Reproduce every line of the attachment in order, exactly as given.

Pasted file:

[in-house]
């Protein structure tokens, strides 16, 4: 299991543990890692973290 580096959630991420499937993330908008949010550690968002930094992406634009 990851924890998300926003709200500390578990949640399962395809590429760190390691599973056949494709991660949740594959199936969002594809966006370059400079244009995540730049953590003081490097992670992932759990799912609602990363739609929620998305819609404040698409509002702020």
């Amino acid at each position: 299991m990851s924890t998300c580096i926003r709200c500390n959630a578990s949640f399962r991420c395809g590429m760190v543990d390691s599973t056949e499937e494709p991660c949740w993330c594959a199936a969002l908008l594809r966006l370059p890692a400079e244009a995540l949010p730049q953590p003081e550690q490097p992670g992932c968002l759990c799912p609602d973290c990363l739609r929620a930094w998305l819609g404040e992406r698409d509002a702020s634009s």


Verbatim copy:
[in-house]
């Protein structure tokens, strides 16, 4: 299991543990890692973290 580096959630991420499937993330908008949010550690968002930094992406634009 990851924890998300926003709200500390578990949640399962395809590429760190390691599973056949494709991660949740594959199936969002594809966006370059400079244009995540730049953590003081490097992670992932759990799912609602990363739609929620998305819609404040698409509002702020």
């Amino acid at each position: 299991m990851s924890t998300c580096i926003r709200c500390n959630a578990s949640f399962r991420c395809g590429m760190v543990d390691s599973t056949e499937e494709p991660c949740w993330c594959a199936a969002l908008l594809r966006l370059p890692a400079e244009a995540l949010p730049q953590p003081e550690q490097p992670g992932c968002l759990c799912p609602d973290c990363l739609r929620a930094w998305l819609g404040e992406r698409d509002a702020s634009s």